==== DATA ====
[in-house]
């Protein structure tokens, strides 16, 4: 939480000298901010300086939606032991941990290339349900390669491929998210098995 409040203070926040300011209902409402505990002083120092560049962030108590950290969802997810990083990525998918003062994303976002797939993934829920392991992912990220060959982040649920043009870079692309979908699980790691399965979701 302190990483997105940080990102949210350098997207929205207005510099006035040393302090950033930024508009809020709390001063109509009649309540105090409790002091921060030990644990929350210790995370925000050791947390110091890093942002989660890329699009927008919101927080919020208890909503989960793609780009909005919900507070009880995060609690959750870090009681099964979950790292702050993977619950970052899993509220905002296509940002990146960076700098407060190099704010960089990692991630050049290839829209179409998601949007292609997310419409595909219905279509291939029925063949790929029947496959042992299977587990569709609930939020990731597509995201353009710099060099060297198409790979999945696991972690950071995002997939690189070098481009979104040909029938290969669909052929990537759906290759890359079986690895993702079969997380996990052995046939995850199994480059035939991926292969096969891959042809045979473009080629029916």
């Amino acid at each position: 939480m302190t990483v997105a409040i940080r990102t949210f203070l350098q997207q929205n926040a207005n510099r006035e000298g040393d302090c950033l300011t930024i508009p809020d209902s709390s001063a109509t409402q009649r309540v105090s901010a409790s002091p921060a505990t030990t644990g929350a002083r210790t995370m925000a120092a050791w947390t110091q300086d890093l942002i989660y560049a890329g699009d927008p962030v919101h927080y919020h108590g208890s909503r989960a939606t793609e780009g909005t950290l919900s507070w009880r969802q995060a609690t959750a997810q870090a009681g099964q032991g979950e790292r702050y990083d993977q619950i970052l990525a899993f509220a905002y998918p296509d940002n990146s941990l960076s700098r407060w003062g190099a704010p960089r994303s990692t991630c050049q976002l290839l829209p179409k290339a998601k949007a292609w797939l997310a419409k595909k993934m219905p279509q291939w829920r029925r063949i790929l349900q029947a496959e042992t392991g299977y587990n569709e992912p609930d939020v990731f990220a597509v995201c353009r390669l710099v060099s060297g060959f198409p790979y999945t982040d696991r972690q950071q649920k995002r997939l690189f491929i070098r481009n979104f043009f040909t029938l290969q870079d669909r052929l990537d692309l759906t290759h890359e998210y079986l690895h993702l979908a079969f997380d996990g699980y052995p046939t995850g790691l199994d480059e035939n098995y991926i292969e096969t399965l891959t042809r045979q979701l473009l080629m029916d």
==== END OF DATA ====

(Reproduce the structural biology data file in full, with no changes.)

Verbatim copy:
[in-house]
């Protein structure tokens, strides 16, 4: 939480000298901010300086939606032991941990290339349900390669491929998210098995 409040203070926040300011209902409402505990002083120092560049962030108590950290969802997810990083990525998918003062994303976002797939993934829920392991992912990220060959982040649920043009870079692309979908699980790691399965979701 302190990483997105940080990102949210350098997207929205207005510099006035040393302090950033930024508009809020709390001063109509009649309540105090409790002091921060030990644990929350210790995370925000050791947390110091890093942002989660890329699009927008919101927080919020208890909503989960793609780009909005919900507070009880995060609690959750870090009681099964979950790292702050993977619950970052899993509220905002296509940002990146960076700098407060190099704010960089990692991630050049290839829209179409998601949007292609997310419409595909219905279509291939029925063949790929029947496959042992299977587990569709609930939020990731597509995201353009710099060099060297198409790979999945696991972690950071995002997939690189070098481009979104040909029938290969669909052929990537759906290759890359079986690895993702079969997380996990052995046939995850199994480059035939991926292969096969891959042809045979473009080629029916």
């Amino acid at each position: 939480m302190t990483v997105a409040i940080r990102t949210f203070l350098q997207q929205n926040a207005n510099r006035e000298g040393d302090c950033l300011t930024i508009p809020d209902s709390s001063a109509t409402q009649r309540v105090s901010a409790s002091p921060a505990t030990t644990g929350a002083r210790t995370m925000a120092a050791w947390t110091q300086d890093l942002i989660y560049a890329g699009d927008p962030v919101h927080y919020h108590g208890s909503r989960a939606t793609e780009g909005t950290l919900s507070w009880r969802q995060a609690t959750a997810q870090a009681g099964q032991g979950e790292r702050y990083d993977q619950i970052l990525a899993f509220a905002y998918p296509d940002n990146s941990l960076s700098r407060w003062g190099a704010p960089r994303s990692t991630c050049q976002l290839l829209p179409k290339a998601k949007a292609w797939l997310a419409k595909k993934m219905p279509q291939w829920r029925r063949i790929l349900q029947a496959e042992t392991g299977y587990n569709e992912p609930d939020v990731f990220a597509v995201c353009r390669l710099v060099s060297g060959f198409p790979y999945t982040d696991r972690q950071q649920k995002r997939l690189f491929i070098r481009n979104f043009f040909t029938l290969q870079d669909r052929l990537d692309l759906t290759h890359e998210y079986l690895h993702l979908a079969f997380d996990g699980y052995p046939t995850g790691l199994d480059e035939n098995y991926i292969e096969t399965l891959t042809r045979q979701l473009l080629m029916d």